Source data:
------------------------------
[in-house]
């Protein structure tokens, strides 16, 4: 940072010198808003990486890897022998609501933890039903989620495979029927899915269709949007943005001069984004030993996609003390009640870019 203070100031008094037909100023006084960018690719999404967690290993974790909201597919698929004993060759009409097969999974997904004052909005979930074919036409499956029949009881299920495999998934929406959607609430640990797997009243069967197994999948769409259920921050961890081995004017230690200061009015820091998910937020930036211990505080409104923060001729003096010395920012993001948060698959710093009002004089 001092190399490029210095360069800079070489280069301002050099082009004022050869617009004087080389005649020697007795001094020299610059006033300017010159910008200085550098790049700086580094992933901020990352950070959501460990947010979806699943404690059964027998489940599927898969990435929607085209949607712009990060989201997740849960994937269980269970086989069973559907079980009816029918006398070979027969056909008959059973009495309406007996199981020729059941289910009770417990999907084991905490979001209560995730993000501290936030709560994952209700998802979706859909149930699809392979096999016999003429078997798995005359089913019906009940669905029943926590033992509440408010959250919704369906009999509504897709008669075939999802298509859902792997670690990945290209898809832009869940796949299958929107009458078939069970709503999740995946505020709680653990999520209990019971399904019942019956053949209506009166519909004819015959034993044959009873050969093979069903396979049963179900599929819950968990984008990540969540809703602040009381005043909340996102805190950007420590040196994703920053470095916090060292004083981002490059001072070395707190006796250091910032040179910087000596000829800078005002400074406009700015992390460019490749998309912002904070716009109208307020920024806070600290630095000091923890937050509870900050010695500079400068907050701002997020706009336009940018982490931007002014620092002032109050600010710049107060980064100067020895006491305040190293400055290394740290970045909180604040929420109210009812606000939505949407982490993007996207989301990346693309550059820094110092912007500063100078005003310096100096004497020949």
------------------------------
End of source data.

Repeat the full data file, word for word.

[in-house]
């Protein structure tokens, strides 16, 4: 940072010198808003990486890897022998609501933890039903989620495979029927899915269709949007943005001069984004030993996609003390009640870019 203070100031008094037909100023006084960018690719999404967690290993974790909201597919698929004993060759009409097969999974997904004052909005979930074919036409499956029949009881299920495999998934929406959607609430640990797997009243069967197994999948769409259920921050961890081995004017230690200061009015820091998910937020930036211990505080409104923060001729003096010395920012993001948060698959710093009002004089 001092190399490029210095360069800079070489280069301002050099082009004022050869617009004087080389005649020697007795001094020299610059006033300017010159910008200085550098790049700086580094992933901020990352950070959501460990947010979806699943404690059964027998489940599927898969990435929607085209949607712009990060989201997740849960994937269980269970086989069973559907079980009816029918006398070979027969056909008959059973009495309406007996199981020729059941289910009770417990999907084991905490979001209560995730993000501290936030709560994952209700998802979706859909149930699809392979096999016999003429078997798995005359089913019906009940669905029943926590033992509440408010959250919704369906009999509504897709008669075939999802298509859902792997670690990945290209898809832009869940796949299958929107009458078939069970709503999740995946505020709680653990999520209990019971399904019942019956053949209506009166519909004819015959034993044959009873050969093979069903396979049963179900599929819950968990984008990540969540809703602040009381005043909340996102805190950007420590040196994703920053470095916090060292004083981002490059001072070395707190006796250091910032040179910087000596000829800078005002400074406009700015992390460019490749998309912002904070716009109208307020920024806070600290630095000091923890937050509870900050010695500079400068907050701002997020706009336009940018982490931007002014620092002032109050600010710049107060980064100067020895006491305040190293400055290394740290970045909180604040929420109210009812606000939505949407982490993007996207989301990346693309550059820094110092912007500063100078005003310096100096004497020949």